County board approves 2017 tax levy

Published 10:43 am Wednesday, September 28, 2016



As expected, new positions and staffing needs are driving the county’s 2017 budget a bit higher.

The Mower County board approved its maximum 2017 tax levy Tuesday at 5.69 percent levy, which would raise the levy to about $20.34 million.

“It can not go up; it can only come down if we can find some other ways to trim up the budget and we are continuing to look at those things line by line,” board Chair Polly Glynn said.

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In early discussions, the county’s finance committee discussed an increase near 11.2 percent due to staffing requests and changes, so Glynn and Commissioner Tim Gabrielson were pleased the budget is coming in well under their initial projections.

“I felt that it came in better than I anticipated when we first started this process, especially knowing that the new positions that we are approving,, which is down from what was requested,” Glynn said.

However, County Coordinator Craig Oscarson said it’s unlikely the board could lower the levy significantly or to zero.

The county’s personnel committee was faced with more than 13 positions, four of which were hired already in 2016 and will show up in next year’s budget. The committee is recommending the county take on nine new positions, six and a third of which will be paid by property taxes, while the others are paid through non-levy dollars. The new positions make for $374,060 in the budget.

Oscarson said the positions being added are from workload increase and cost shifts resulting from extra workload, some due from state shifts in Health and Human Services.

The county is also adding a full-time metal detector at the Mower County Jail and Justice Center, but it will be doing it with two new employees with a few jailer positions and by relocating a deputy, while the county originally anticipated having to hire three people for the change.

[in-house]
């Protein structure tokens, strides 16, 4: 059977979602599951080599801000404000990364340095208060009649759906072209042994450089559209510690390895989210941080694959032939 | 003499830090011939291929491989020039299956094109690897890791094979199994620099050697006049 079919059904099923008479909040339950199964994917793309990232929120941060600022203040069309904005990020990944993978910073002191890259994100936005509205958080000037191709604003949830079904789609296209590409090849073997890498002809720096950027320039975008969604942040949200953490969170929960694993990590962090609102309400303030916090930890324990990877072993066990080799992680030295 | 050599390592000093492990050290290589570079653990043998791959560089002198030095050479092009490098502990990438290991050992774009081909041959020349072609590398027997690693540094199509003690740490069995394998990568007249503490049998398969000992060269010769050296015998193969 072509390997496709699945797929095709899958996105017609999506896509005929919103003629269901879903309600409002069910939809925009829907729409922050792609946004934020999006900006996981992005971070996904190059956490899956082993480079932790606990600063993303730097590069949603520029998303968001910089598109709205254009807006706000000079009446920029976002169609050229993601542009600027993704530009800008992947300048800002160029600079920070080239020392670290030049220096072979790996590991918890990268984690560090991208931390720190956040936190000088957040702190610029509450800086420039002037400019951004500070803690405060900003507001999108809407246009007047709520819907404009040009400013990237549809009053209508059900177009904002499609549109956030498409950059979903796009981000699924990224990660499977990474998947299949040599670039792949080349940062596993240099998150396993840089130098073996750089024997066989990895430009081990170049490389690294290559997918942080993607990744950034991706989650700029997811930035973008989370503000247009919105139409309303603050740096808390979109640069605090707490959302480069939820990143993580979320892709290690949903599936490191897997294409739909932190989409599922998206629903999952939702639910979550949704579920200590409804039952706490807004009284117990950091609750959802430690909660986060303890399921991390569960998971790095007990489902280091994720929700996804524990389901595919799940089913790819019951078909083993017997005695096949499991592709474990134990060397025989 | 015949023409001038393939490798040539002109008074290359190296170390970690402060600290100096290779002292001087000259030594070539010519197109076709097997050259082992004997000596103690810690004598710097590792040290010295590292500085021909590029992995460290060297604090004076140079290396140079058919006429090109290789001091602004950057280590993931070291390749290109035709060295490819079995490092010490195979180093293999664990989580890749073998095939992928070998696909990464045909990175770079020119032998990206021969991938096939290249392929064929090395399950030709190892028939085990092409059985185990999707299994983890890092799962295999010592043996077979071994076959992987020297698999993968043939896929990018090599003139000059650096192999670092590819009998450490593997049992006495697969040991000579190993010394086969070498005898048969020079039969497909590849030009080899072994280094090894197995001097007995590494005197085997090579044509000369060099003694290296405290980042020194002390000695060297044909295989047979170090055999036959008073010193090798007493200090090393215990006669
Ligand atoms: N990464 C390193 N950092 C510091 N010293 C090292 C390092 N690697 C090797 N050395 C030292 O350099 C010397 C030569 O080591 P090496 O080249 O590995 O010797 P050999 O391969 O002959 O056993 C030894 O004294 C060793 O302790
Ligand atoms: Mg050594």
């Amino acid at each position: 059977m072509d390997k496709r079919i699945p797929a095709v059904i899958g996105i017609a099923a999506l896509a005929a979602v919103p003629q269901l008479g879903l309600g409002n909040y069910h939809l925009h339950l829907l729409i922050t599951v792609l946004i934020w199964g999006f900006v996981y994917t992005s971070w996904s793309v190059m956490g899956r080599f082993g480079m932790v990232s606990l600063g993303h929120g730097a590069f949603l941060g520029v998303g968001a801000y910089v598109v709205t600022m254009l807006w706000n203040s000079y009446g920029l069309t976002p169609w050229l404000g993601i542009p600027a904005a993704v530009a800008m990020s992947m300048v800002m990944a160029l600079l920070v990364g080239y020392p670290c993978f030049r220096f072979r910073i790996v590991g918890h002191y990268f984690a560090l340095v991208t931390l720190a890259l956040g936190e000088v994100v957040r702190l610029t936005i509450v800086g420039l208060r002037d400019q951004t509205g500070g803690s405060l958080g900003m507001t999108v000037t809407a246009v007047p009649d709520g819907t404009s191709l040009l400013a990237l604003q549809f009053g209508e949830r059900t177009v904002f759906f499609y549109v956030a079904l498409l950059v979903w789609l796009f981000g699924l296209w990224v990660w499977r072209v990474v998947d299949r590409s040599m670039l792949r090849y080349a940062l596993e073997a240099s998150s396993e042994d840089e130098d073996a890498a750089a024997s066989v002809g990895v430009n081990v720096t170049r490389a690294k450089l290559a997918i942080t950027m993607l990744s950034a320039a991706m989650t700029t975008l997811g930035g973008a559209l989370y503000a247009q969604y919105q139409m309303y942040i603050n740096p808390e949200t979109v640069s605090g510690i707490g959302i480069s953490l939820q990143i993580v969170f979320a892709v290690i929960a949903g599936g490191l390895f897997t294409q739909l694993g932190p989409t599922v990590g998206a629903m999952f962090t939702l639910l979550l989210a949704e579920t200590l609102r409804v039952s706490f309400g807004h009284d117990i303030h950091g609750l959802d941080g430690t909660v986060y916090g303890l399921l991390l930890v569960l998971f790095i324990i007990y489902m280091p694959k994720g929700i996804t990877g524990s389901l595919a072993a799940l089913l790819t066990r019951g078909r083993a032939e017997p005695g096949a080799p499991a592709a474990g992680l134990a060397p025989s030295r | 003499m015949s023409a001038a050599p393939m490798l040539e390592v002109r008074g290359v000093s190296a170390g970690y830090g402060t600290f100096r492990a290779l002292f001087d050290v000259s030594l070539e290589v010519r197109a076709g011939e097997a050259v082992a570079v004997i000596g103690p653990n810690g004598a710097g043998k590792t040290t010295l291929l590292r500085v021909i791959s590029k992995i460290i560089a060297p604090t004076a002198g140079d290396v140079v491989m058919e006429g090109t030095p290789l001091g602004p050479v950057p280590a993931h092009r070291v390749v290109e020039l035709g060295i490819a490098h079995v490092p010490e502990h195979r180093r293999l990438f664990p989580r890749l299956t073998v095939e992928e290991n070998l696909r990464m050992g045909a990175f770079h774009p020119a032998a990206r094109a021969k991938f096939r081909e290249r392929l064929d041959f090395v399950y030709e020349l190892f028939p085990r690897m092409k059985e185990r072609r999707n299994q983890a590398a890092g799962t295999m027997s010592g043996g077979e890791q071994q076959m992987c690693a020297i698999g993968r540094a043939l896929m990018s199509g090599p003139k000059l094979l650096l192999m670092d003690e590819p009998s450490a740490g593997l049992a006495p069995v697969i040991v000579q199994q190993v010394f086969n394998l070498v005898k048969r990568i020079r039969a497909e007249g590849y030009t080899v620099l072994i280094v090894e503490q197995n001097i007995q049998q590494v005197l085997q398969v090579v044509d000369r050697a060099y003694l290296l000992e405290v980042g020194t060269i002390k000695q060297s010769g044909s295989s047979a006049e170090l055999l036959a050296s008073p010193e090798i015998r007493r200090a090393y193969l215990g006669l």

Despite the staffing needs, Oscarson was pleased that he, board members and other staff were able to trim the budget from an original 11.2 percent, had they included all staff requests.

The county also anticipates a $325,000 cost from the implementation of a compensation study, which will result in an adjustment in payroll.

Then the finance committee is recommending the county use $450,000 in Public Works reserves to fund two road projects instead of increasing the levy to cover the local share of two projects.

The finance committee is also recommending the following increases in appropriations to outside groups: $11,000 to the Mower County Historical Society, $5,000 to the Mower County Senior Center and $18,000 to the Mower County Soil and Water Conservation District. 

The county is set to receive an additional $186,231 in County Program Aid this year.

The county board must approve it’s maximum levy increase in September, but the board can still lower the levy after it sets its maximum levy.   

Maximum 2017 levies

City of Austin: $5.3 million, a 9 percent increase

Austin Public Schools: about $6.6 million, a 1.84 percent decrease

Mower County: about $20.3 million, a 5.7 percent increase